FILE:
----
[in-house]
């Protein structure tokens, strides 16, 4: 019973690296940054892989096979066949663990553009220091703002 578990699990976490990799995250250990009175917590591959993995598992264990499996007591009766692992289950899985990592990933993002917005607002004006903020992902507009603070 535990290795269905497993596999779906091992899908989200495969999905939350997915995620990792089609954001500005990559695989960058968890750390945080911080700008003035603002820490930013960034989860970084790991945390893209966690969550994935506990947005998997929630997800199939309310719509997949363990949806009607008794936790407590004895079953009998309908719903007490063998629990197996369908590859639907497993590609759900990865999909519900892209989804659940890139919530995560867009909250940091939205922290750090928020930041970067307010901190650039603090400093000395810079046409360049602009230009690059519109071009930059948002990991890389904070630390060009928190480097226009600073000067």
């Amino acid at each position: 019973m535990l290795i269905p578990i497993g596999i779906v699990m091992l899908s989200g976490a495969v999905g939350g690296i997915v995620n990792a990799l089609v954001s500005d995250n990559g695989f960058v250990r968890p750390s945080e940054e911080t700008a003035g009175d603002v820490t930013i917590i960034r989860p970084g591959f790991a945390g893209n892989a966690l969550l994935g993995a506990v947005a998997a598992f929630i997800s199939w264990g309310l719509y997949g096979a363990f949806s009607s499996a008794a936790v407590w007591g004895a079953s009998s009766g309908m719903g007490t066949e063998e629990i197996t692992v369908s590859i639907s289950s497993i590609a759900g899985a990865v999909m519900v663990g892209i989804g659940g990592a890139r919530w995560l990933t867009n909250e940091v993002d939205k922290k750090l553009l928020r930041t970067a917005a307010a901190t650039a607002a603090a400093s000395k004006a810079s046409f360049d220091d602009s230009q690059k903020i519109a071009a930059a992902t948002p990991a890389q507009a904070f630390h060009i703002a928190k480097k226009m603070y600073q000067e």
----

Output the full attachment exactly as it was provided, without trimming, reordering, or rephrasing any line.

[in-house]
């Protein structure tokens, strides 16, 4: 019973690296940054892989096979066949663990553009220091703002 578990699990976490990799995250250990009175917590591959993995598992264990499996007591009766692992289950899985990592990933993002917005607002004006903020992902507009603070 535990290795269905497993596999779906091992899908989200495969999905939350997915995620990792089609954001500005990559695989960058968890750390945080911080700008003035603002820490930013960034989860970084790991945390893209966690969550994935506990947005998997929630997800199939309310719509997949363990949806009607008794936790407590004895079953009998309908719903007490063998629990197996369908590859639907497993590609759900990865999909519900892209989804659940890139919530995560867009909250940091939205922290750090928020930041970067307010901190650039603090400093000395810079046409360049602009230009690059519109071009930059948002990991890389904070630390060009928190480097226009600073000067």
């Amino acid at each position: 019973m535990l290795i269905p578990i497993g596999i779906v699990m091992l899908s989200g976490a495969v999905g939350g690296i997915v995620n990792a990799l089609v954001s500005d995250n990559g695989f960058v250990r968890p750390s945080e940054e911080t700008a003035g009175d603002v820490t930013i917590i960034r989860p970084g591959f790991a945390g893209n892989a966690l969550l994935g993995a506990v947005a998997a598992f929630i997800s199939w264990g309310l719509y997949g096979a363990f949806s009607s499996a008794a936790v407590w007591g004895a079953s009998s009766g309908m719903g007490t066949e063998e629990i197996t692992v369908s590859i639907s289950s497993i590609a759900g899985a990865v999909m519900v663990g892209i989804g659940g990592a890139r919530w995560l990933t867009n909250e940091v993002d939205k922290k750090l553009l928020r930041t970067a917005a307010a901190t650039a607002a603090a400093s000395k004006a810079s046409f360049d220091d602009s230009q690059k903020i519109a071009a930059a992902t948002p990991a890389q507009a904070f630390h060009i703002a928190k480097k226009m603070y600073q000067e």